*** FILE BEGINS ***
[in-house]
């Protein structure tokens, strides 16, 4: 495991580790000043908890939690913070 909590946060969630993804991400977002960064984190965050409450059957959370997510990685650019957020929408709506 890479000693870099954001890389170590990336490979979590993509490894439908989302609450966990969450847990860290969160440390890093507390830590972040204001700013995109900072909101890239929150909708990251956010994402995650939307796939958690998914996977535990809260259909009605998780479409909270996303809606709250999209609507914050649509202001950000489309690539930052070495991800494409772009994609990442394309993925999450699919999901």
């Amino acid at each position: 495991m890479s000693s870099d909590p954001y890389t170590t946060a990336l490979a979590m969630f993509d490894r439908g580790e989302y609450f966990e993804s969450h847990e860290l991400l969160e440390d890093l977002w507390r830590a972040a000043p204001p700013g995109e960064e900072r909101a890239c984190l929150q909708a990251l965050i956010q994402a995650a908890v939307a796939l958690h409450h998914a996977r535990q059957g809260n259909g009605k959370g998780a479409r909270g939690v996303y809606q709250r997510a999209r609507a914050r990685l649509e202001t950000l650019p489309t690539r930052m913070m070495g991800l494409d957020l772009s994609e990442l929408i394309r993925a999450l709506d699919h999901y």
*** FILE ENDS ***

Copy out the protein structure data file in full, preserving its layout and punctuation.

[in-house]
């Protein structure tokens, strides 16, 4: 495991580790000043908890939690913070 909590946060969630993804991400977002960064984190965050409450059957959370997510990685650019957020929408709506 890479000693870099954001890389170590990336490979979590993509490894439908989302609450966990969450847990860290969160440390890093507390830590972040204001700013995109900072909101890239929150909708990251956010994402995650939307796939958690998914996977535990809260259909009605998780479409909270996303809606709250999209609507914050649509202001950000489309690539930052070495991800494409772009994609990442394309993925999450699919999901």
């Amino acid at each position: 495991m890479s000693s870099d909590p954001y890389t170590t946060a990336l490979a979590m969630f993509d490894r439908g580790e989302y609450f966990e993804s969450h847990e860290l991400l969160e440390d890093l977002w507390r830590a972040a000043p204001p700013g995109e960064e900072r909101a890239c984190l929150q909708a990251l965050i956010q994402a995650a908890v939307a796939l958690h409450h998914a996977r535990q059957g809260n259909g009605k959370g998780a479409r909270g939690v996303y809606q709250r997510a999209r609507a914050r990685l649509e202001t950000l650019p489309t690539r930052m913070m070495g991800l494409d957020l772009s994609e990442l929408i394309r993925a999450l709506d699919h999901y």